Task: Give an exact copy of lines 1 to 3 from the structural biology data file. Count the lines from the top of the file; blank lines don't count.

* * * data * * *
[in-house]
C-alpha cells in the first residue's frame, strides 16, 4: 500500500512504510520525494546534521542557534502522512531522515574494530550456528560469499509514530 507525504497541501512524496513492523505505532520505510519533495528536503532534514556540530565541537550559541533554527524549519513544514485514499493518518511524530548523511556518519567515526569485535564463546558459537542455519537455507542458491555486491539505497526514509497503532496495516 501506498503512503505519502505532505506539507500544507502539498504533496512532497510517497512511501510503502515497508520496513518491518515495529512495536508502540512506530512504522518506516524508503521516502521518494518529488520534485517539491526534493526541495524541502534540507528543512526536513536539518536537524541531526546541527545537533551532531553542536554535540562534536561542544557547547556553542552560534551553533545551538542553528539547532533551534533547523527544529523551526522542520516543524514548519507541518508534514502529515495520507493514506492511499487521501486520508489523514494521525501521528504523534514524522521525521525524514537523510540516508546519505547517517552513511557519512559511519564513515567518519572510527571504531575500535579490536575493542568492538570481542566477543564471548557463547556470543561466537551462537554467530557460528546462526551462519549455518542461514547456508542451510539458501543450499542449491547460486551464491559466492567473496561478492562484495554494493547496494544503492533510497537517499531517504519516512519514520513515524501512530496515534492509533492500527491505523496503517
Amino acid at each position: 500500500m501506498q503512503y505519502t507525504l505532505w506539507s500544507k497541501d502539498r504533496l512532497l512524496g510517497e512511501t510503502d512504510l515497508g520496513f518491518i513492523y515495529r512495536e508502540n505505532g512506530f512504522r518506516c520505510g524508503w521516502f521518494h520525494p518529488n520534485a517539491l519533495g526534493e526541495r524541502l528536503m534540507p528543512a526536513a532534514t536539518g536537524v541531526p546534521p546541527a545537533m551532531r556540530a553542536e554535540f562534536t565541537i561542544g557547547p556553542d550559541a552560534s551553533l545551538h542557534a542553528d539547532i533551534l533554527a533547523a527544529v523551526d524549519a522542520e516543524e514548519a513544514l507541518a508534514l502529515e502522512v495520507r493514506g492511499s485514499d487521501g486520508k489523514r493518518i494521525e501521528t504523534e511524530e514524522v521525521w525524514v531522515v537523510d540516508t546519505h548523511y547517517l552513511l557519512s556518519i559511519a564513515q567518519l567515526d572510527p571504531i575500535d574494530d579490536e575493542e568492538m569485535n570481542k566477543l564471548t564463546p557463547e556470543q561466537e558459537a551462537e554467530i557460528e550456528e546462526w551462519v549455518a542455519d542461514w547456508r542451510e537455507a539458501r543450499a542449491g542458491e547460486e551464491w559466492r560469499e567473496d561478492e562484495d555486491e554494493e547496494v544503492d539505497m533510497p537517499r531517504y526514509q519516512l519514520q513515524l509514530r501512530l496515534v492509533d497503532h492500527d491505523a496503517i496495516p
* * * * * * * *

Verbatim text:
[in-house]
C-alpha cells in the first residue's frame, strides 16, 4: 500500500512504510520525494546534521542557534502522512531522515574494530550456528560469499509514530 507525504497541501512524496513492523505505532520505510519533495528536503532534514556540530565541537550559541533554527524549519513544514485514499493518518511524530548523511556518519567515526569485535564463546558459537542455519537455507542458491555486491539505497526514509497503532496495516 501506498503512503505519502505532505506539507500544507502539498504533496512532497510517497512511501510503502515497508520496513518491518515495529512495536508502540512506530512504522518506516524508503521516502521518494518529488520534485517539491526534493526541495524541502534540507528543512526536513536539518536537524541531526546541527545537533551532531553542536554535540562534536561542544557547547556553542552560534551553533545551538542553528539547532533551534533547523527544529523551526522542520516543524514548519507541518508534514502529515495520507493514506492511499487521501486520508489523514494521525501521528504523534514524522521525521525524514537523510540516508546519505547517517552513511557519512559511519564513515567518519572510527571504531575500535579490536575493542568492538570481542566477543564471548557463547556470543561466537551462537554467530557460528546462526551462519549455518542461514547456508542451510539458501543450499542449491547460486551464491559466492567473496561478492562484495554494493547496494544503492533510497537517499531517504519516512519514520513515524501512530496515534492509533492500527491505523496503517
Amino acid at each position: 500500500m501506498q503512503y505519502t507525504l505532505w506539507s500544507k497541501d502539498r504533496l512532497l512524496g510517497e512511501t510503502d512504510l515497508g520496513f518491518i513492523y515495529r512495536e508502540n505505532g512506530f512504522r518506516c520505510g524508503w521516502f521518494h520525494p518529488n520534485a517539491l519533495g526534493e526541495r524541502l528536503m534540507p528543512a526536513a532534514t536539518g536537524v541531526p546534521p546541527a545537533m551532531r556540530a553542536e554535540f562534536t565541537i561542544g557547547p556553542d550559541a552560534s551553533l545551538h542557534a542553528d539547532i533551534l533554527a533547523a527544529v523551526d524549519a522542520e516543524e514548519a513544514l507541518a508534514l502529515e502522512v495520507r493514506g492511499s485514499d487521501g486520508k489523514r493518518i494521525e501521528t504523534e511524530e514524522v521525521w525524514v531522515v537523510d540516508t546519505h548523511y547517517l552513511l557519512s556518519i559511519a564513515q567518519l567515526d572510527p571504531i575500535d574494530d579490536e575493542e568492538m569485535n570481542k566477543l564471548t564463546p557463547e556470543q561466537e558459537a551462537e554467530i557460528e550456528e546462526w551462519v549455518a542455519d542461514w547456508r542451510e537455507a539458501r543450499a542449491g542458491e547460486e551464491w559466492r560469499e567473496d561478492e562484495d555486491e554494493e547496494v544503492d539505497m533510497p537517499r531517504y526514509q519516512l519514520q513515524l509514530r501512530l496515534v492509533d497503532h492500527d491505523a496503517i496495516p